5 Groups Working To Improve The Lives Of Incarcerated People

The daily lives of incarcerated individuals are often violent and hopeless, with some people being imprisoned for an extended amount of time even before trial. Fortunately, there are organizations advocating for better policies and preparing inmates for reintegration into society. In no particular order, here are some groups working to reduce recidivism and improve the living conditions for prisoners.

First up, at #1, we have Yoga Behind Bars. Founded in 2008, it is a nonprofit dedicated to bringing trauma-informed yoga and meditation to jails, prisons, and detention centers in order to promote rehabilitation and contribute to the reform of the corrections system. Each week, its team of volunteer instructors and incarcerated teachers offer instruction at various facilities throughout Washington.

Using its specialized curriculum, the organization's programs focus on restorative practices that facilitate stress management and resilience. Its youth initiatives aim to reduce the likelihood of future incarceration and to address trauma stemming from early adverse childhood experiences.

Next, at #2, is the Appalachian Prison Book Project, which aims to address the issue of mass incarceration by providing educational opportunities to incarcerated individuals. The organization creates book clubs inside prisons where men and women can discuss and write about literature; facilitators also lead creative writing workshops.

The organization's volunteers respond to letters from people in prison who are looking for material to read. It mails free books to the incarcerated at facilities across various states, including West Virginia, Tennessee, and Ohio. The books are eventually donated to prison libraries for ongoing use.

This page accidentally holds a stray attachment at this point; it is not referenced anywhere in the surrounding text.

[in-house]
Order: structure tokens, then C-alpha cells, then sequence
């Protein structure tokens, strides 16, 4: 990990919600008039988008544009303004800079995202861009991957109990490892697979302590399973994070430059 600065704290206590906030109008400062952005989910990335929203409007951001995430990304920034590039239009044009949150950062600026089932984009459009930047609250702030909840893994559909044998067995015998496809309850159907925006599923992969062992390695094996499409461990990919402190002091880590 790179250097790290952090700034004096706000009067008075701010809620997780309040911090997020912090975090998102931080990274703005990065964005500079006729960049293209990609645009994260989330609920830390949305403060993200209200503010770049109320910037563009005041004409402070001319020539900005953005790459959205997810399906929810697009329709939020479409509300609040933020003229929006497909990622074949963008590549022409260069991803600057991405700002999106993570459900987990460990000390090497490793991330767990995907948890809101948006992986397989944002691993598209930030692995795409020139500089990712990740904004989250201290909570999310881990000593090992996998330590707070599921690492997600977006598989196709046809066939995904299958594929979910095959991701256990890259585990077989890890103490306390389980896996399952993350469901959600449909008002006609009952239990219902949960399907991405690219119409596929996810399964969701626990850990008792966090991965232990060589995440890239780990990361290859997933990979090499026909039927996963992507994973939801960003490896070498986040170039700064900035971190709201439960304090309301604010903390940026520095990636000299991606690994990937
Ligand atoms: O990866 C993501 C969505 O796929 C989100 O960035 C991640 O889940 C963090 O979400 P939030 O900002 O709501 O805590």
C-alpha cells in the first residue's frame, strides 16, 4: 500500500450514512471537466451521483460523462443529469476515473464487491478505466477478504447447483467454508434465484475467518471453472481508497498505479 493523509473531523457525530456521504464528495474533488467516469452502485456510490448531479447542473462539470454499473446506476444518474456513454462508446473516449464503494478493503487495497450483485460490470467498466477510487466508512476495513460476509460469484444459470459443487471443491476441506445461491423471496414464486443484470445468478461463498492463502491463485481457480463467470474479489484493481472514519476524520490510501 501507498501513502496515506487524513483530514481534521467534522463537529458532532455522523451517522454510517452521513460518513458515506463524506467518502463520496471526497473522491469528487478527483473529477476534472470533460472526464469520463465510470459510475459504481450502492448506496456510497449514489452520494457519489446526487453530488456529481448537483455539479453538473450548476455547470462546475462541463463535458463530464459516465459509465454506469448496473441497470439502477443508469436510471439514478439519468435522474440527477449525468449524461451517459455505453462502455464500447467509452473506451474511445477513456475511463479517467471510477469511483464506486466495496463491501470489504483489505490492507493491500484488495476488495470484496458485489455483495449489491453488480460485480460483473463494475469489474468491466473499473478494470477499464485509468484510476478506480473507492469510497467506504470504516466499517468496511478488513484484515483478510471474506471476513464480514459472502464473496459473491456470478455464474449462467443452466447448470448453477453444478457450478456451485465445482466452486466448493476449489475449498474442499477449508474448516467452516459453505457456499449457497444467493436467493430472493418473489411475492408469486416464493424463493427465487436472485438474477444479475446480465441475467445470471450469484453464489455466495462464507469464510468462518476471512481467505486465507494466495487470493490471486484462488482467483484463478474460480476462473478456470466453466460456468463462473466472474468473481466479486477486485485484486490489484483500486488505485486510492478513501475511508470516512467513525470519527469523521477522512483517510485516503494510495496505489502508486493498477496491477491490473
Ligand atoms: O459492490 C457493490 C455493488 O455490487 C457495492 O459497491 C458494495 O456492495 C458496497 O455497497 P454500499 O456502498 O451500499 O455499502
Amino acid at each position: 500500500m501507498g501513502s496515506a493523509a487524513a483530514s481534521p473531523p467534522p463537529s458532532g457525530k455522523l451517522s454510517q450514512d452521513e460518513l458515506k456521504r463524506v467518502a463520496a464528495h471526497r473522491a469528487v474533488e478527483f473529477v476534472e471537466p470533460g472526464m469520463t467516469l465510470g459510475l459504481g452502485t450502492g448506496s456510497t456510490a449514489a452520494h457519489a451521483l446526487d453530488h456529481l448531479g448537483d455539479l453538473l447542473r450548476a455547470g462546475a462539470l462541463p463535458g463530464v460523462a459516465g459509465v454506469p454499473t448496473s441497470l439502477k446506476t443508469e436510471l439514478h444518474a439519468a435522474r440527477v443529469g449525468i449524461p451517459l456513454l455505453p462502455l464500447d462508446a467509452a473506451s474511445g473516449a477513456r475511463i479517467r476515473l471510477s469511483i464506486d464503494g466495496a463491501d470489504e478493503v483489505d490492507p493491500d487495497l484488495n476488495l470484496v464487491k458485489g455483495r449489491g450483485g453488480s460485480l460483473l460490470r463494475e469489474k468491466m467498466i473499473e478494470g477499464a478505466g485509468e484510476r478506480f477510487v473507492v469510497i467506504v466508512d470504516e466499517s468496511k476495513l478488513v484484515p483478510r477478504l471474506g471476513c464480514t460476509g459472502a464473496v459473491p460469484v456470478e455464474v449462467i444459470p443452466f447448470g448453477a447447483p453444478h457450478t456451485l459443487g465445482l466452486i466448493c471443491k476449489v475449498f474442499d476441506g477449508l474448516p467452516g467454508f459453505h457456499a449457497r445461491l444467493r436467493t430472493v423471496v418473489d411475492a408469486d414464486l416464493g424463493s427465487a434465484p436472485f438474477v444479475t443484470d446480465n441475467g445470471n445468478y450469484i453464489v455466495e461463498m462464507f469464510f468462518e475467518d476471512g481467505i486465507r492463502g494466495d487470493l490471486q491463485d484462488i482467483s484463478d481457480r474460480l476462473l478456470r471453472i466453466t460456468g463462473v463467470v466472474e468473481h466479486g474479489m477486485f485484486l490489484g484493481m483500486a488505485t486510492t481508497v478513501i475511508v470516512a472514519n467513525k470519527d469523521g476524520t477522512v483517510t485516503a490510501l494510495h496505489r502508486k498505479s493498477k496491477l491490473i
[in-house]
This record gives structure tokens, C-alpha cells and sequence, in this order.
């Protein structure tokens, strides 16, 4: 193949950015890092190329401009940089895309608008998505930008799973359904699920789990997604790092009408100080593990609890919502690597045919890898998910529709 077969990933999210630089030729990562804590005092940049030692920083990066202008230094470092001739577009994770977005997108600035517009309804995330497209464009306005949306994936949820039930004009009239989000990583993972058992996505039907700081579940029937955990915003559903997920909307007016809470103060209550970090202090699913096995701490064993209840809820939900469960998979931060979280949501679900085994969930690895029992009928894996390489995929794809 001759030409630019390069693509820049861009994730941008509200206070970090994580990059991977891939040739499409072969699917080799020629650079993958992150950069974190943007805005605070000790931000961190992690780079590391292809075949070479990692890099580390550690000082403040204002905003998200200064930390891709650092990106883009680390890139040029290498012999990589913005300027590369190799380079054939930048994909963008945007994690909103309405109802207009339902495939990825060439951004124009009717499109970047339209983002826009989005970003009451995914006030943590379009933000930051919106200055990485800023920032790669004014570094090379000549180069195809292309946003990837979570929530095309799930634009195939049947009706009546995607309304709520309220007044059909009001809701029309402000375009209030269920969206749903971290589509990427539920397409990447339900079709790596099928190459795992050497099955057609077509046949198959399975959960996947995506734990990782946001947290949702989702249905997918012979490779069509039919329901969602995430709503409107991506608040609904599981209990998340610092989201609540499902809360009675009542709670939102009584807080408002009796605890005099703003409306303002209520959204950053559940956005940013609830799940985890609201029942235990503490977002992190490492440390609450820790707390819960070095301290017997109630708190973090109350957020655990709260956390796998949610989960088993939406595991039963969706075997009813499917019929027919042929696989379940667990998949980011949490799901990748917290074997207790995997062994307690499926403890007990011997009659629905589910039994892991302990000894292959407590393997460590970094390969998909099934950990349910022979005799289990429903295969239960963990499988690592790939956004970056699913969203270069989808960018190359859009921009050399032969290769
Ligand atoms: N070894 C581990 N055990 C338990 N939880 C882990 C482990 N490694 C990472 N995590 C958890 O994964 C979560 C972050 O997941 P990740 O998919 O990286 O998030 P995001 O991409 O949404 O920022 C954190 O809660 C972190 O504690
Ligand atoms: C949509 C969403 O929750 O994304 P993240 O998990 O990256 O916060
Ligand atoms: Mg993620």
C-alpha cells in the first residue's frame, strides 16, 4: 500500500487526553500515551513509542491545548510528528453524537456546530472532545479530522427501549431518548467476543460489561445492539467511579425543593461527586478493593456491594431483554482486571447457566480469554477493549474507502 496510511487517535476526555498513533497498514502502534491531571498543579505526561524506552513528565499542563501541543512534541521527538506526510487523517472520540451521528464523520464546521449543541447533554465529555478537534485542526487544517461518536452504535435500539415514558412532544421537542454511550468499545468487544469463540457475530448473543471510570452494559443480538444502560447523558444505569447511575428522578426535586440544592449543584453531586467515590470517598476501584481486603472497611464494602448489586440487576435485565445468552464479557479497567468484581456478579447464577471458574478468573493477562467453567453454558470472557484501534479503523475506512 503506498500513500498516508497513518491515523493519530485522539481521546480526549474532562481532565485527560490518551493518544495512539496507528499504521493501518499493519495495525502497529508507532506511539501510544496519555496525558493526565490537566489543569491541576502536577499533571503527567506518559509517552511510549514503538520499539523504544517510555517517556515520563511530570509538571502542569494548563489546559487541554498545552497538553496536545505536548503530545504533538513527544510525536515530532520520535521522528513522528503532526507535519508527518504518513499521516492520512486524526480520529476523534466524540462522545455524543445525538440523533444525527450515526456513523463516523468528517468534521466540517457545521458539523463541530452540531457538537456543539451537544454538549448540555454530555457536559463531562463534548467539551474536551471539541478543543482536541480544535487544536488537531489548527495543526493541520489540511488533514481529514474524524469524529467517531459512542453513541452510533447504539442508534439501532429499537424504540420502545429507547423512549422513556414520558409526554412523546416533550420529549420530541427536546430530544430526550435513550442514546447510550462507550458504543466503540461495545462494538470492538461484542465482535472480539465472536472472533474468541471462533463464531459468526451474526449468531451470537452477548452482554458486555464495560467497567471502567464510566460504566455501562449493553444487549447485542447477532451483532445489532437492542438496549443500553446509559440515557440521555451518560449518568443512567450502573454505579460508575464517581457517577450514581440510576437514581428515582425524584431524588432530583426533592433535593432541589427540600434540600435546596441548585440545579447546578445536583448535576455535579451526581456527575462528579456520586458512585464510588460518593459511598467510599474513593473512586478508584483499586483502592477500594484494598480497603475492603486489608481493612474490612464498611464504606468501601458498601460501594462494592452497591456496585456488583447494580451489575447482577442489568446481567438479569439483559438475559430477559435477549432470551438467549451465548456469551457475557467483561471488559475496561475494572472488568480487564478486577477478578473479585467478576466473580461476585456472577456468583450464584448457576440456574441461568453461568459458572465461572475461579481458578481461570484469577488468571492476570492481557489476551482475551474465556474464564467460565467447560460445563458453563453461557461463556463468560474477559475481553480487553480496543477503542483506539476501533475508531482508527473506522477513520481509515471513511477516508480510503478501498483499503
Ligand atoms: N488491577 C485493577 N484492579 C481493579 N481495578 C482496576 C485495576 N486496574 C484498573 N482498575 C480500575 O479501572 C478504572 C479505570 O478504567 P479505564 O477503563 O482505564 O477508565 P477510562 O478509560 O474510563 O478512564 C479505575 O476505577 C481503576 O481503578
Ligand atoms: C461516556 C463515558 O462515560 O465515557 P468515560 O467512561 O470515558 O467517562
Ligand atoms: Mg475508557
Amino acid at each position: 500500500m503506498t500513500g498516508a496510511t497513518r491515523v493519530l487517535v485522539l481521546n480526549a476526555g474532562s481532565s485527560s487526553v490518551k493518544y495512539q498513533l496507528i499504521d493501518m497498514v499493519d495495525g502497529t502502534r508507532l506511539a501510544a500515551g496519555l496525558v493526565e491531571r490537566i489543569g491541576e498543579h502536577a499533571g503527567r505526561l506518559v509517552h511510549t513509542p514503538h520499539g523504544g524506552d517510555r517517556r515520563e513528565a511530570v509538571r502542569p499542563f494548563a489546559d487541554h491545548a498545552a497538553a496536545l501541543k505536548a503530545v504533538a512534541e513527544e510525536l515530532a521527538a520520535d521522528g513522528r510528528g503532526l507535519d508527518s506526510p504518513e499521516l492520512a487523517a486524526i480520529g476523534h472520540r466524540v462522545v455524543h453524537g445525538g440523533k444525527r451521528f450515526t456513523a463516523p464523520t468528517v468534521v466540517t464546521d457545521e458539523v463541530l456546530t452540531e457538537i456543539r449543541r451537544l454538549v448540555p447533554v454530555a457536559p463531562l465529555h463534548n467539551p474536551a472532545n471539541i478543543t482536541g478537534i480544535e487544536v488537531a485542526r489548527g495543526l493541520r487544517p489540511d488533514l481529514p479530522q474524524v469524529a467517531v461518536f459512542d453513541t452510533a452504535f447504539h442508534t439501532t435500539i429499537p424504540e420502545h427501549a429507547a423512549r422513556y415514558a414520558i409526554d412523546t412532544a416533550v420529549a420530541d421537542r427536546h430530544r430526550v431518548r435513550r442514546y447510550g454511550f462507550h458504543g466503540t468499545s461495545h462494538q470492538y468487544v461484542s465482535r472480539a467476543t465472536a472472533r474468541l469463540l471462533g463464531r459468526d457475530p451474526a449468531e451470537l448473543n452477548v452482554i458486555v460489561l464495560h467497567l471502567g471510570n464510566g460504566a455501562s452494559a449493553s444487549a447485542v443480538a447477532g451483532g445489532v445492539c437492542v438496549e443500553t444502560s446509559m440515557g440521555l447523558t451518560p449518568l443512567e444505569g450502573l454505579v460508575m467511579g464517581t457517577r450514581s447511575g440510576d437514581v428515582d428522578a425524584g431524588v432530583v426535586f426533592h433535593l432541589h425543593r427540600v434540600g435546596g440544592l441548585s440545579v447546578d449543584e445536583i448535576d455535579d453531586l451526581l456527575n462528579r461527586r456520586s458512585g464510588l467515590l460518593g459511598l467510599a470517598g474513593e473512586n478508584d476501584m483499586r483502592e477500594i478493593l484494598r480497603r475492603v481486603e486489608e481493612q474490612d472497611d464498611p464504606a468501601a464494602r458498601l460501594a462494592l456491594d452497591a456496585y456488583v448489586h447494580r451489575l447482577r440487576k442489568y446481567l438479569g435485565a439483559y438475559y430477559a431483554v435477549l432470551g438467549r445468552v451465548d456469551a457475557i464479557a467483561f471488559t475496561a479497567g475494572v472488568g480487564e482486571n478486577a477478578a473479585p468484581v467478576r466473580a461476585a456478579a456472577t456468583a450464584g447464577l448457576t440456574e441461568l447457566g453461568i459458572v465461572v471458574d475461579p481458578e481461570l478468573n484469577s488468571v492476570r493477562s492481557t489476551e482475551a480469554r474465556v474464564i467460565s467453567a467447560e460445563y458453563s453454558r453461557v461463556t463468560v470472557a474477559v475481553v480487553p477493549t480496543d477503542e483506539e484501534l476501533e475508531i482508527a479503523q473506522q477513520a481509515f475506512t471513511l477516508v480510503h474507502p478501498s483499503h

Taking the #3 spot is New Leash on Life USA, which is dedicated to saving at-risk shelter dogs while also reducing recidivism through a training program that teaches practical life- and social-emotional skills. According to the organization, participants gain a sense of responsibility by caring for their canine companions; they also complete job readiness courses in preparation for reentry after prison.

Every week, NLOL participants attend dog training sessions with certified trainers, veterinarians, and vet technicians. Its post-release program comes with weekly group meetings and individual case management, as well as 60 days of paid internships and access to a career clothing closet and food pantry.

At #4, we have the Texas Jail Project, which seeks to empower incarcerated individuals in county jails by lifting their voices through stories, testimonies, and community building. Its website offers a wide variety of resources for families navigating the criminal justice system, including tips on visitation and guides explaining how to advocate for an incarcerated loved one experiencing mental illness.

For the first time ever, Texas county jails will be required to report on how they care for pregnant inmates – to 'fess up about food, bedding, and medical care. That's thanks to hard work by the Texas Jail Project, the ACLU of Texas, and Mama Sana/Vibrant Woman. The three groups joined forces to protect pregnant mothers in county jails this legislative session by helping get HB 1140 passed. The law requires accountability, transparency, and solid data to improve the lives of mamas behind bars.

Among its initiatives is to advocate on behalf of pregnant inmates, proposing various laws in response to complaints about inadequate food and the lack of medical care in jails. The group also seeks to publicize the negative effects of pretrial detention, including how it disproportionately affects people of color.

Finally, at #5, we have the Sustainability in Prisons Project. It is a statewide effort that seeks to bring nature, science, and environmental education into prisons through various courses, workshops, and programs. Among its offerings is Roots of Success, an environmental curriculum that equips students with the skills necessary to work in the green economy.

Since 2009, the organization has produced a lecture and workshop series in multiple prisons covering topics such as climate change, energy and biofuels, composting, and native plant identification. During these workshops, students get to ask questions, participate in a variety of hands-on activities, or examine specimens.